Sermons on 1 Corinthians | I’m the Smartest Man on Earth | 1 Corinthians 8:1-3

Smartest Man

I’m the Smartest Man on Earth (1 Corinthians 8:1-3)

The story is told that a youth minister, preacher, and Bible professor died and were waiting outside the pearly gates for admittance. Peter came and told these three men that they were going to get into heaven: no worries. However, the Lord did want to talk to them about their various doctrinal beliefs. The youth minister went in to talk to Jesus. When the youth minister came out thirty minutes later, he said, “I’m glad I had all that stuff right.” The preacher went in and was in there for 24 straight hours. When he finally emerged, he, shaking his head, said, “I didn’t know I could be so wrong.” The Bible professor went in to talk to Jesus and was in there for six months. At the conclusion of six months, Jesus walked out, shaking his head, and said, “I didn’t know I was so wrong.”

If you’ve ever had a class at some of our brotherhood schools, you know there’s a lot of truth in that joke. Many of us have had a professor who seemed to know far more than Scripture ever taught. Tammy tells me that her first year or so at a brotherhood college were quite traumatic. In her first day of one class, the professor told the class, “I know I’m in the light, and I’m saved. All of you are young and immature Christians. You’re still in the darkness. If you were to die today, you might be saved and you might not be saved.” She says that she called home quite often upset about what she was learning in her Bible class. I once knew a professor in a brotherhood school who told me that he didn’t know if evolution was true or false.

There is a huge problem with that whole attitude. I can never claim to know one bit of God’s Will he hasn’t revealed to me in Scripture. In this morning’s text, we read of some folks in Corinth who thought they knew it all when it came to eating food offered to idols. They claimed to have so much knowledge that those who did not have such knowledge were stupid and ignorant. Here in chapter 8, the situation is vastly different from the situation over in chapter 10:23-33. In chapter 10, the question is about buying meat in the marketplace. Meat was very expensive in the ancient world, and people generally only ate meat two or three times a year. However, when they went and bought meat, it was 99.9% of the time meat offered first to an idol.

In this morning’s text, the situation is eating meat in the pagan temple. “If anyone sees you who have knowledge eating in an idol’s temple, will he not be encouraged, if his conscience is weak, to eat food offered to idols?” (v. 10). Pagan temples served as something like restaurants in the ancient world; they had dining halls where people would have birthday parties and the like. The priests would offer an animal to a god, cook the meat in the process, and bring it out for you to eat. Thus, the idea here comes much closer to worship than simply buying meat in the marketplace.

This text, although we do not have a problem with eating food sacrificed to idols, has much to offer us in the modern church. This morning, let’s open this text up to understand the will of God.

The Dangers of Human Knowledge, vv. 1-2

“Now concerning food offered to idols: we know that ‘all of us possess knowledge,’” v. 1a. “Now concerning” likely serves as a break from the things Paul had previously discussed from the letter he received from the Corinthians. In other words, this phrase informs us that this was an issue the Corinthians had raised with Paul. In fact, it seems likely that it was the strong-those claiming to have knowledge-who wrote the letter to Paul.

It seems the strong wrote the letter to Paul, for he writes, “We know that ‘all of us possess knowledge.’” “All of us possess knowledge” is likely a quote from the letter the Corinthians sent to Paul. There are some translations which put those words in quotation marks to show that Paul is quoting someone. We are confident that Paul is quoting someone for the phrase “we know that” was used in Paul’s day to introduce well-known quotations.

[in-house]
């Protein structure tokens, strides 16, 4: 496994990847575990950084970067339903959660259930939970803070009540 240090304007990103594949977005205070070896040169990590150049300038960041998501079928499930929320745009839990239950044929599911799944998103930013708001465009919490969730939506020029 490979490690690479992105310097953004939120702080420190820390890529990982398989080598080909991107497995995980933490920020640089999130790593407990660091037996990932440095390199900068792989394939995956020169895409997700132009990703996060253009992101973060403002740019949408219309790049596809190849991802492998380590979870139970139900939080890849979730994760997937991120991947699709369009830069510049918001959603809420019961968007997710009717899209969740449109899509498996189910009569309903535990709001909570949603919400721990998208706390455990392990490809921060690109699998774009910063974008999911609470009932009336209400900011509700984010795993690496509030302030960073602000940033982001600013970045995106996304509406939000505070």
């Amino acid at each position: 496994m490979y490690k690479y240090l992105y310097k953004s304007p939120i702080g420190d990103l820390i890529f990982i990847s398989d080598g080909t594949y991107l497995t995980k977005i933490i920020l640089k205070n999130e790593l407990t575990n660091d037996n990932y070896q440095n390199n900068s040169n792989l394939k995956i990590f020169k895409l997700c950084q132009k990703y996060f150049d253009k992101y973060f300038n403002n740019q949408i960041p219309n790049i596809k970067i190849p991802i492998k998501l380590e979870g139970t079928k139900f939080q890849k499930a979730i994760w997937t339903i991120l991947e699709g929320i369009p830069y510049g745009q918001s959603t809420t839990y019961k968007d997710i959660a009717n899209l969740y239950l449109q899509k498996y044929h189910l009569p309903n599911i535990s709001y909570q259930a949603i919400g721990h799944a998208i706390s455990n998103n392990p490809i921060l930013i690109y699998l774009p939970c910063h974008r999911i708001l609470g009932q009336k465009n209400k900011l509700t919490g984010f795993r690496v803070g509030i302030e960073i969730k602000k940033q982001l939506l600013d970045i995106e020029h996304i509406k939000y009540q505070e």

The question arises, however, exactly from whom did Paul get this quote? We do not know where exactly where Paul got the quote-from the letter the Corinthians sent him or from some philosopher or from some other source. It does appear, however, that the strong in Corinth were using this phrase, “We all possess knowledge” to justify their behavior.

Here’s what seems to have been going on: The strong arrogantly boasted to have knowledge the rest of the church didn’t have. They proudly said in the church, “We know there is one God and that these idols aren’t really gods at all. So, because we can afford to go and eat meat more than you, we’ll go to the temple and eat. If we want to have our birthday parties there (it was very common to have birthday parties in pagan temples in Paul’s day), we’ll do that. If someone asks us to go to a celebration at the temple, we’ll go. You others folks are just plain stupid.” That knowledge-and the arrogance which went with it-were extremely dangerous to the health of that congregation.

That knowledge was dangerous, for “this ‘knowledge’ puffs up, but love builds up,” v. 1. We all know the dangers of knowledge. Is it not true that sin is in the world largely because Eve wanted knowledge? “When the woman saw that the tree was good for food, and that it was a delight to the eyes, and that the tree was to be desired to make one wise, she took of its fruit and ate” (Gen 3:6). “See to it that no one takes you captive by philosophy and empty deceit, according to human tradition, according to the elemental spirits of the world, and not according to Christ” (Col 2:8).

We need to understand that Paul isn’t condemning knowledge per se, but he is condemning the arrogance which often accompanies it. We know that knowledge is good in and of itself. How many of us encourage our children to do well in school so that they can learn and be productive members of society? How many of us spend much time studying the Bible so that we can understand the will of God?

But, we have all witnessed wisdom and knowledge run amok. Have you ever been to a doctor who thought that he was much smarter than you could ever hope to be? You ask a question and he jumps down your through because you’re just too stupid. Have you ever had a teacher who looked at you as though you were stupid if you asked a question? How about preachers or elders or Bible class teachers: Have you ever known one of them to act as though he had all knowledge and you were just stupid if you didn’t see things precisely as he did?